In addition, it is necessary to remember about negative effects of hedge funds which also tend to speculations and increase the negative impact of speculations on financial markets. Pantzalis defines hedging as “the firms decisions (related to marketing, production, sourcing, plant location, treasury) that are best suited to managing the exchange rate exposure on the firm’s competitive position across the markets”¯ (2001, p.793). He also defines the shifting of production to offset price changes with local cost changes as one of operational hedging strategies that, according to him, may be very effective particularly for large multinational firms that could combine this strategy with their flexibility that is observed within such firms in shifting production and transferring resources. From this definition we may conclude that hedging is quite effective and very important for multinational firms. Not surprisingly that the number of firms that use hedging is permanently increasing and 42% of hedging users “indicated that their usage had increased over the previous year, compared to just 13% who indicated a decrease”¯ (Kogut and Kulatilaka 1994, p. 237). It is also noteworthy that “in the size dimension, usage is heaviest among large firms at 83%, the usage rate drops to 45% for medium-sized firms and to 12% for small firms”¯ (Kogut and Kulatilaka 1994, p. 238). Another definition that may serve as complementary for the previous one is done by Carter who treats hedging strategies as “a combination of production and marketing strategies across the firm operating units developed to manage long-term exposures”¯ (2003, p.178).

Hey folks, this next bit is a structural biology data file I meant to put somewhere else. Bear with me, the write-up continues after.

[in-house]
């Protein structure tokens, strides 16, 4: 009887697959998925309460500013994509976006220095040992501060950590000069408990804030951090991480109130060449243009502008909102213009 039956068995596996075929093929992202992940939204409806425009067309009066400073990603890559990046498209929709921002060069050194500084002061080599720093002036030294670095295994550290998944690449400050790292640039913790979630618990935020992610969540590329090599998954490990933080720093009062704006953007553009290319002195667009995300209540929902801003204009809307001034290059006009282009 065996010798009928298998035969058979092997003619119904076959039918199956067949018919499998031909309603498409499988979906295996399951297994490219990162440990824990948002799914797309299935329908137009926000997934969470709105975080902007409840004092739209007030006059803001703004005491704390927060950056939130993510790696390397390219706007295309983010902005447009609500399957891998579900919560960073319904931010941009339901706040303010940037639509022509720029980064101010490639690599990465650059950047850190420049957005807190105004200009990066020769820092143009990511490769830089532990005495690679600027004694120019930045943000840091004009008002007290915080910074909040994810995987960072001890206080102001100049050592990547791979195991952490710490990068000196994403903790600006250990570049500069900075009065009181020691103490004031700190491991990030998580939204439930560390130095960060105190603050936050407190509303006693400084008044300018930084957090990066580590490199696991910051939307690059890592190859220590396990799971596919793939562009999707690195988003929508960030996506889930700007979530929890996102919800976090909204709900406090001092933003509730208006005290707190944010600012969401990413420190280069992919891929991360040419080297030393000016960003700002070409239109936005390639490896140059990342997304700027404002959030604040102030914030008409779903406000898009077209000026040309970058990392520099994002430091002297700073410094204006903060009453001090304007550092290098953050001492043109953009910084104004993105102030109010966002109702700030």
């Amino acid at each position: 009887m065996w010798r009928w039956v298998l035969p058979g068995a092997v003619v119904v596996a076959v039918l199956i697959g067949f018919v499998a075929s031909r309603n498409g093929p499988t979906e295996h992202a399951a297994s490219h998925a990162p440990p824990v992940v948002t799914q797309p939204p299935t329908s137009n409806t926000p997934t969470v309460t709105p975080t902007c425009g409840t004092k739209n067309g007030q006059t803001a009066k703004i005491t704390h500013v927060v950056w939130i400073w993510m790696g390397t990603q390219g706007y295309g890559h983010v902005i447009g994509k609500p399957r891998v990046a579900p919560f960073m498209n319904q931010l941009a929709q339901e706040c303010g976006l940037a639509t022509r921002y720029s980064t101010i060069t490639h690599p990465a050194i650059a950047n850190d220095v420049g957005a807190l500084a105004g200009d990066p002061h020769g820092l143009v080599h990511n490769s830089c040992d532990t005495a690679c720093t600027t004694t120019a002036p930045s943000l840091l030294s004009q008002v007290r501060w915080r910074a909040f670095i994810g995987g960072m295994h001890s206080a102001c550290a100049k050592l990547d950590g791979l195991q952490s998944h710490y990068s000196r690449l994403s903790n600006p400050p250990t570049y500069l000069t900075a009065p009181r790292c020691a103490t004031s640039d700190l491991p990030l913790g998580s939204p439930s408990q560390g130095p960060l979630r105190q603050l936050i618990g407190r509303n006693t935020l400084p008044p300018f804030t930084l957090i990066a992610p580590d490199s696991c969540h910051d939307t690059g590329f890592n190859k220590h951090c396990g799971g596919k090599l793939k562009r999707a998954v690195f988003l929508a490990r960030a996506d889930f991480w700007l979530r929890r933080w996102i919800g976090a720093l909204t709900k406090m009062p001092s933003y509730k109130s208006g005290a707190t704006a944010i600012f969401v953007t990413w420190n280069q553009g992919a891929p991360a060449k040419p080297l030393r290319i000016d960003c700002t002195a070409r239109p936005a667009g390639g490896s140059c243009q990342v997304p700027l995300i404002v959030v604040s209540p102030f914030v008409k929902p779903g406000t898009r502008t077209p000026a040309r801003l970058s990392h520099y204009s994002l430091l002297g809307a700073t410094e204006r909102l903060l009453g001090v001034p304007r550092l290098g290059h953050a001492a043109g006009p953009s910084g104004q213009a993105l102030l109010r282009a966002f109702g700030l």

Thus, from the definitions given above we can see that the main points that should be pointed out and that are provided by the usage of hedging strategies are firm’s flexibility and diversification. It is evident that they may quite effective in the risk management. However, if flexibility is considered to be absolutely positive for multinational firms and their rate of benefits, the role, importance and positive effect of (geographical) diversification is still under the question. Consequently, we may say that hedging is not undoubtedly positive for multinational firms or at least that not all specialists agree at this point when they speak about such aspect as diversification that, in its turn, make multinational firms administration uncertain whether to use hedging or not. But anyway, the problem of risk management is of a paramount importance and for a majority (about 60%) of managers and shareholders it is much more important than the increase of company’s profits. However, G. Bodie and R. Merton give quite a surprising statistic according to which “40% of the firms have a profit based approach to risk management evaluation”¯ and they conclude that “such an approach can provide incentives for risk managers to do take positions that may ultimately increase the total riskiness of the firm”¯ (1998, p. 205). It means that the firms that consider their high profits more important than risk management are on the dangerous way, especially when we speak about multinational firm, because such a position make them the most probable candidates to undergo an economical crisis and if it is a multinational firm than the crisis may have a very serious consequences for the whole world’s economy. The recent financial crisis and economic recession have proved the negative effect of hedging, which turned out to be too risky and vulnerable to speculations and accelerated the financial crisis consistently.